Commonly made in stainless steel, the oscillating weight, or the rotor, is a key component in the winding mechanism of automatic watches. A semicircular disc, it turns freely to wind the mainspring through a pivoting movement, which in turn powers the watch. A traditional, typical rotor, it is set on the mainplate of the movement. What makes the peripheral rotor different, is that, as the name suggests, it is set on the periphery of the movement. It interacts with the gears set into the side of the movement to move the mainspring.
Even though Paul Gosteli patented the peripheral rotor in 1955, the mechanism took a long time to enter the market since manufacturers found the task of placing the stem and crown at the traditional 3 o’clock as a challenge with the peripheral rotor. Patek Philippe created and patented a similar mechanism in 1965, in which the watchmaker managed to place the crown at the caseback. It came into the market in 1970 as a limited edition Calibre 350, though most wearers found it to be unreliable and after an update in 1970 (350-I) with a single directional winding, the series was closed in 1985. It featured in watches like the Calatrava 3563 and 3569.
There are however other brands that have developed their own peripheral rotors:
Presented at the 2010 edition of BaselWorld, Swiss timepiece manufacturer DeWitt launched the Caliber DW 8014. This movement was the first of its kind to incorporate a tourbillon and an Automatic Sequential Winding (A.S.W.) device that was driven by a peripheral rotor. DeWitt has stated that this mechanism enabled the distribution of energy into the gear train through sequenced winding of the barrel, allowing for an ideal functioning range with the usage of a single, manual-type barrel.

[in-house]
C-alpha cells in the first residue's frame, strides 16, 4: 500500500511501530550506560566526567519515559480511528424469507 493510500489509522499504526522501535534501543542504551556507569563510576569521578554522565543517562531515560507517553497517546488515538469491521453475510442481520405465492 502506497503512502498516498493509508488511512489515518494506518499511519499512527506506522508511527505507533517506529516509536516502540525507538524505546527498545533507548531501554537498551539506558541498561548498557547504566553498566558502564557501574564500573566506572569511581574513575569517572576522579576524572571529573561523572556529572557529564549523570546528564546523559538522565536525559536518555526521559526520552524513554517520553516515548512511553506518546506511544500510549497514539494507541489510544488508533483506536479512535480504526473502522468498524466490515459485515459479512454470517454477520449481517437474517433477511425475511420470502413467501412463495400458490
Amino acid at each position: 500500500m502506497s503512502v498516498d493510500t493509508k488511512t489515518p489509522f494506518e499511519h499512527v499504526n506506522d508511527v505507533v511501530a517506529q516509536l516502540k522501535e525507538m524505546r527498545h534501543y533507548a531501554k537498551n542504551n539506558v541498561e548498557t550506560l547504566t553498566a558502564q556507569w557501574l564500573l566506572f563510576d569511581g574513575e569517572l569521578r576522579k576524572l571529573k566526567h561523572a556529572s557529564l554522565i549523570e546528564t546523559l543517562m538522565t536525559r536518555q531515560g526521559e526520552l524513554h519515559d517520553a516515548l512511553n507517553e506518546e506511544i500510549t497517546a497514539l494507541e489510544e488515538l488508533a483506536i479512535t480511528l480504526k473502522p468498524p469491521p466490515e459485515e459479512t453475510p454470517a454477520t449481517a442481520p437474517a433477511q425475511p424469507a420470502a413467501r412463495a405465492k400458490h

Launched at the 2011 edition of SIHH, to commemorate the 40th anniversary of the Royal Oak, Audemars Piguet introduced the Royal Oak Offshore Self-winding Tourbillon Chronograph with the new Calibre 2897. The watch gained popularity not because of the carbon caseband or ceramic bezel but for the peripheral weight in platinum that was seated on top of ball bearings. The Swiss timepiece manufacturer managed to shift the weight of the rotor to the outer edge of the movement, in the process increasing the winding speed.
In 2012, Cartier unveiled its crown Promenade d´une Panthère. Powering this watch was Caliber 9603 MC that had a peripheral winding system that was revealed by the diamond set panther along the dial as they seemed to fight around a ring at the centre of the watch.
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